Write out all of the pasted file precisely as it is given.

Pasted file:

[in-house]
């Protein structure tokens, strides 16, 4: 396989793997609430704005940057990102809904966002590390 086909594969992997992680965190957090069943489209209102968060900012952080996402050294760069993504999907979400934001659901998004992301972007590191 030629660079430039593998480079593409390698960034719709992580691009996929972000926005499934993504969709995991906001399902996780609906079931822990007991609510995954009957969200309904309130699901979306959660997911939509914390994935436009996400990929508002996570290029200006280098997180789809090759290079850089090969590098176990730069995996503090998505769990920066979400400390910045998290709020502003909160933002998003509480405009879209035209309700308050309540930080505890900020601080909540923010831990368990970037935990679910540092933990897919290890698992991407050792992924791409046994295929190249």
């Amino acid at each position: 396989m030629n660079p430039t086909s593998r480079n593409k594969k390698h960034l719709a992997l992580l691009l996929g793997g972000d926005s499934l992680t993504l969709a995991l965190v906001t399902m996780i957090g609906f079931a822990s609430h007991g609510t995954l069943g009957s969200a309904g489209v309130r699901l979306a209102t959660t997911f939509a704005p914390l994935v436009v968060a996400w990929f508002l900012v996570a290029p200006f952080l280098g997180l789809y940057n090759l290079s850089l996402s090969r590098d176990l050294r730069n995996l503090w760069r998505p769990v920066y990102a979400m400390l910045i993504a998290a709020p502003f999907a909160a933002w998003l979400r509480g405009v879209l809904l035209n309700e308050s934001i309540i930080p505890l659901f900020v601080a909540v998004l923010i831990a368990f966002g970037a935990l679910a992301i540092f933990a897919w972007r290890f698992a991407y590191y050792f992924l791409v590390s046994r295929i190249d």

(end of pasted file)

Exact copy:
[in-house]
């Protein structure tokens, strides 16, 4: 396989793997609430704005940057990102809904966002590390 086909594969992997992680965190957090069943489209209102968060900012952080996402050294760069993504999907979400934001659901998004992301972007590191 030629660079430039593998480079593409390698960034719709992580691009996929972000926005499934993504969709995991906001399902996780609906079931822990007991609510995954009957969200309904309130699901979306959660997911939509914390994935436009996400990929508002996570290029200006280098997180789809090759290079850089090969590098176990730069995996503090998505769990920066979400400390910045998290709020502003909160933002998003509480405009879209035209309700308050309540930080505890900020601080909540923010831990368990970037935990679910540092933990897919290890698992991407050792992924791409046994295929190249």
């Amino acid at each position: 396989m030629n660079p430039t086909s593998r480079n593409k594969k390698h960034l719709a992997l992580l691009l996929g793997g972000d926005s499934l992680t993504l969709a995991l965190v906001t399902m996780i957090g609906f079931a822990s609430h007991g609510t995954l069943g009957s969200a309904g489209v309130r699901l979306a209102t959660t997911f939509a704005p914390l994935v436009v968060a996400w990929f508002l900012v996570a290029p200006f952080l280098g997180l789809y940057n090759l290079s850089l996402s090969r590098d176990l050294r730069n995996l503090w760069r998505p769990v920066y990102a979400m400390l910045i993504a998290a709020p502003f999907a909160a933002w998003l979400r509480g405009v879209l809904l035209n309700e308050s934001i309540i930080p505890l659901f900020v601080a909540v998004l923010i831990a368990f966002g970037a935990l679910a992301i540092f933990a897919w972007r290890f698992a991407y590191y050792f992924l791409v590390s046994r295929i190249d």